Knowing that Eppley offers a pretty low ceiling in terms of production and is basically useless against left-handed hitters, knowing that there are concerns about Boone Logan’s arm this season, and knowing that Joe probably prefers to have a second lefty on hand, why not go with Vidal Nuno?  He thoroughly outpitched Eppley in camp, he’s shown the ability to pitch effectively to both righties and lefties, and he has experience working as a starter and a reliever, so the desire for another multi-inning option is covered along with the second LOOGY role.  The Yanks didn’t make that choice, Eppley gave up 4 ER on 8 H in his two appearances before being sent down for Hughes, and the Yankees are still without a second lefty in the ‘pen to ease the workload on Logan, who’s looked very shaky himself in his three appearances.

Would this be as big of an issue right now if the rotation were pitching better?  No it would not.  Would this be as big of an issue if Logan were doing a better job limiting damage and Chamberlain wasn’t walking the ballpark every time he came in?  Also no.  And I know I’m on shaky ground using ST and 7-game sample size stats as the basis for my argument, but it’s all I’ve got to go on right now and those stats do add up to the bullpen being a thinner, weaker group than was expected.  The moves that were made to fill out the ‘pen haven’t worked, and even now with both Phelps and Warren in there together the Yankees have potentially hurt themselves by not sending one of them down to stay stretched out as a starter.  Their organizational decision making in filling out the roster has been just as questionable as their decision making when it came to building the roster, and they’ve suffered as a result of it.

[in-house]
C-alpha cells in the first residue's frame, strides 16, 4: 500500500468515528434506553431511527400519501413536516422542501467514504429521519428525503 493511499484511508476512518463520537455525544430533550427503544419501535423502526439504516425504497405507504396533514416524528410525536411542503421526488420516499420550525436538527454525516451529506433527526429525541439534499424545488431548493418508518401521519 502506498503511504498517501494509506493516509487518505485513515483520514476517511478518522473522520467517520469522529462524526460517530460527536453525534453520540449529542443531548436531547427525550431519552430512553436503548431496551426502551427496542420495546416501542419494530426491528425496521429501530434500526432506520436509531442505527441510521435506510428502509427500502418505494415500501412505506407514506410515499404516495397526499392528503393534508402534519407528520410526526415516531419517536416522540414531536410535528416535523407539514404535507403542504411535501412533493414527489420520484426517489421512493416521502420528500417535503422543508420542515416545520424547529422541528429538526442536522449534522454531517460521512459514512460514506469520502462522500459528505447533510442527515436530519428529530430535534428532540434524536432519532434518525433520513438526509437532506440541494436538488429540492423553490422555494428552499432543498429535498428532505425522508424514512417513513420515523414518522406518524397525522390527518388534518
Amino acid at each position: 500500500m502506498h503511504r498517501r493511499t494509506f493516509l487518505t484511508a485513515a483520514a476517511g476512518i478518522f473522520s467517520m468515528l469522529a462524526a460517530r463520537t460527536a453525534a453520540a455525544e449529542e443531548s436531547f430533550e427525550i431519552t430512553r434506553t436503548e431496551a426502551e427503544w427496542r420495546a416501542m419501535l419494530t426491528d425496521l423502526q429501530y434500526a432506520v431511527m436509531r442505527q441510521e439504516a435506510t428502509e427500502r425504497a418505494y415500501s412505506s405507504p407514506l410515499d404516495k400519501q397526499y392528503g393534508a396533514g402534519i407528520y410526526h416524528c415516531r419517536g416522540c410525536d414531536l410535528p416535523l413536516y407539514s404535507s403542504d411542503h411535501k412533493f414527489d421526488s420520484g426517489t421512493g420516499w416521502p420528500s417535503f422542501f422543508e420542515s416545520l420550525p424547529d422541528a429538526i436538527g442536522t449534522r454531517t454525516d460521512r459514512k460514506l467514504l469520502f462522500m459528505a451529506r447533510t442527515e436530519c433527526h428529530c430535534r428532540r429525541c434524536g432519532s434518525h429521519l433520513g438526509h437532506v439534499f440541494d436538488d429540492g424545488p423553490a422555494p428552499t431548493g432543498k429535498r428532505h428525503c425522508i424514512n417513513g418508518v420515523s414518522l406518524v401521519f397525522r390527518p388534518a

If this is all just acting as a placeholder for the eventual arrival of guys like Nuno, Mark Montgomery, Francisco Rondon, and Branden Pinder, so be it.  I can live with that.  What I can’t live with is the continued insistence from the Yankee decision-making group that they are committed to putting a championship-caliber team on the field as every move they make flies in the face of that declaration.  Shawn Kelleys and Cody Eppleys grow on trees.  The Yankees have plenty of them in their own system.  If they didn’t think David Aardsma cut it as a bullpen contributor, so be it.  But don’t try to tell me that the Kelleys and Eppleys of the world are better pitchers because they’re not and they’re proving it.

Born in Dover, Delaware and raised in Danbury, Connecticut, Brad now resides in Wisconsin, where he regularly goes out of his way to remind Brewers fans that their team will never be as good as the Yankees. When he’s not writing for IIATMS and An A-Blog for A-Rod, he likes to spend his time incorporating “Seinfeld” quotes into everyday conversation, critiquing WWE storylines, and drinking enough beer to be good at darts.